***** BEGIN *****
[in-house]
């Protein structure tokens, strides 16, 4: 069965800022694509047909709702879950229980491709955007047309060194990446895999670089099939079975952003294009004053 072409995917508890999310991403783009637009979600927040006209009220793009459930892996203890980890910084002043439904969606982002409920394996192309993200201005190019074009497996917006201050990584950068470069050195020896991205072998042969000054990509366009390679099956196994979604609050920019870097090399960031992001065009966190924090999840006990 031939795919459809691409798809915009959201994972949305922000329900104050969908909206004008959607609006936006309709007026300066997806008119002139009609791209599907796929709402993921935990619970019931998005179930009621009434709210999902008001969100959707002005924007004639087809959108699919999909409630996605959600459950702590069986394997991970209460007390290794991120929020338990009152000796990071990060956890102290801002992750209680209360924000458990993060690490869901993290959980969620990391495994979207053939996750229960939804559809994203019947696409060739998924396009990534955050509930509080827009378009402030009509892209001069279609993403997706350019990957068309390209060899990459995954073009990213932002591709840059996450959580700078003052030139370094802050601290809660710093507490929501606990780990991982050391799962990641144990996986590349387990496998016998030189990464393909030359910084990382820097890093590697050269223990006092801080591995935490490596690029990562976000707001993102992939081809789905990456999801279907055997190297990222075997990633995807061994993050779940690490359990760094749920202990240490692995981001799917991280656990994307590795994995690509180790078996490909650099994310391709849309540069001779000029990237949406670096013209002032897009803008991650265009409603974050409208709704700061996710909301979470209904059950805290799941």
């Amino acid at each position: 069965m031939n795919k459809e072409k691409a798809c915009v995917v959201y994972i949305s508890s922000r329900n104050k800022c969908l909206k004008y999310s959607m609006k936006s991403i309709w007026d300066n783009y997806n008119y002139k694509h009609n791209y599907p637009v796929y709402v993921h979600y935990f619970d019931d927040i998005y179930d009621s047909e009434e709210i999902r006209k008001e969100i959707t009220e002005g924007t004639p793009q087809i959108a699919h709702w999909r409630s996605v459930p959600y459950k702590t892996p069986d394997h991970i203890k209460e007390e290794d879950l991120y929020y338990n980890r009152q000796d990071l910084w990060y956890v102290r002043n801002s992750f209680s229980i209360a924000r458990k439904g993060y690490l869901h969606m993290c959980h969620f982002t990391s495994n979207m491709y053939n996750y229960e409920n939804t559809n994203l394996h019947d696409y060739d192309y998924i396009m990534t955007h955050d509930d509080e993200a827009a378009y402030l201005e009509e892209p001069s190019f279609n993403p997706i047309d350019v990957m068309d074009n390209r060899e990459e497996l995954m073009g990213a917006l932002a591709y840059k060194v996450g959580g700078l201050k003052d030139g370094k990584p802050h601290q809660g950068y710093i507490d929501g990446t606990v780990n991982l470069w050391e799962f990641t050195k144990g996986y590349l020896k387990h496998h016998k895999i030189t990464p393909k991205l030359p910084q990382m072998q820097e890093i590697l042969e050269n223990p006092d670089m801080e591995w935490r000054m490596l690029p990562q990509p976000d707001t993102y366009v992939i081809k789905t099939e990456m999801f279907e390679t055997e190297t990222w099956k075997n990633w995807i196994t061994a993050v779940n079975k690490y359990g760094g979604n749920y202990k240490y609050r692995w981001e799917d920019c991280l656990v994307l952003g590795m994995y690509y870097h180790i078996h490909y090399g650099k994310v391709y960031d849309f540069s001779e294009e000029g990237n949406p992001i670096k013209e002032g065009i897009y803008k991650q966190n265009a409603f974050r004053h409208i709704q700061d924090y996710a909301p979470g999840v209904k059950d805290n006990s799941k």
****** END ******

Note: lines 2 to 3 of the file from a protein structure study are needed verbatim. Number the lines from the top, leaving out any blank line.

């Protein structure tokens, strides 16, 4: 069965800022694509047909709702879950229980491709955007047309060194990446895999670089099939079975952003294009004053 072409995917508890999310991403783009637009979600927040006209009220793009459930892996203890980890910084002043439904969606982002409920394996192309993200201005190019074009497996917006201050990584950068470069050195020896991205072998042969000054990509366009390679099956196994979604609050920019870097090399960031992001065009966190924090999840006990 031939795919459809691409798809915009959201994972949305922000329900104050969908909206004008959607609006936006309709007026300066997806008119002139009609791209599907796929709402993921935990619970019931998005179930009621009434709210999902008001969100959707002005924007004639087809959108699919999909409630996605959600459950702590069986394997991970209460007390290794991120929020338990009152000796990071990060956890102290801002992750209680209360924000458990993060690490869901993290959980969620990391495994979207053939996750229960939804559809994203019947696409060739998924396009990534955050509930509080827009378009402030009509892209001069279609993403997706350019990957068309390209060899990459995954073009990213932002591709840059996450959580700078003052030139370094802050601290809660710093507490929501606990780990991982050391799962990641144990996986590349387990496998016998030189990464393909030359910084990382820097890093590697050269223990006092801080591995935490490596690029990562976000707001993102992939081809789905990456999801279907055997190297990222075997990633995807061994993050779940690490359990760094749920202990240490692995981001799917991280656990994307590795994995690509180790078996490909650099994310391709849309540069001779000029990237949406670096013209002032897009803008991650265009409603974050409208709704700061996710909301979470209904059950805290799941």
């Amino acid at each position: 069965m031939n795919k459809e072409k691409a798809c915009v995917v959201y994972i949305s508890s922000r329900n104050k800022c969908l909206k004008y999310s959607m609006k936006s991403i309709w007026d300066n783009y997806n008119y002139k694509h009609n791209y599907p637009v796929y709402v993921h979600y935990f619970d019931d927040i998005y179930d009621s047909e009434e709210i999902r006209k008001e969100i959707t009220e002005g924007t004639p793009q087809i959108a699919h709702w999909r409630s996605v459930p959600y459950k702590t892996p069986d394997h991970i203890k209460e007390e290794d879950l991120y929020y338990n980890r009152q000796d990071l910084w990060y956890v102290r002043n801002s992750f209680s229980i209360a924000r458990k439904g993060y690490l869901h969606m993290c959980h969620f982002t990391s495994n979207m491709y053939n996750y229960e409920n939804t559809n994203l394996h019947d696409y060739d192309y998924i396009m990534t955007h955050d509930d509080e993200a827009a378009y402030l201005e009509e892209p001069s190019f279609n993403p997706i047309d350019v990957m068309d074009n390209r060899e990459e497996l995954m073009g990213a917006l932002a591709y840059k060194v996450g959580g700078l201050k003052d030139g370094k990584p802050h601290q809660g950068y710093i507490d929501g990446t606990v780990n991982l470069w050391e799962f990641t050195k144990g996986y590349l020896k387990h496998h016998k895999i030189t990464p393909k991205l030359p910084q990382m072998q820097e890093i590697l042969e050269n223990p006092d670089m801080e591995w935490r000054m490596l690029p990562q990509p976000d707001t993102y366009v992939i081809k789905t099939e990456m999801f279907e390679t055997e190297t990222w099956k075997n990633w995807i196994t061994a993050v779940n079975k690490y359990g760094g979604n749920y202990k240490y609050r692995w981001e799917d920019c991280l656990v994307l952003g590795m994995y690509y870097h180790i078996h490909y090399g650099k994310v391709y960031d849309f540069s001779e294009e000029g990237n949406p992001i670096k013209e002032g065009i897009y803008k991650q966190n265009a409603f974050r004053h409208i709704q700061d924090y996710a909301p979470g999840v209904k059950d805290n006990s799941k």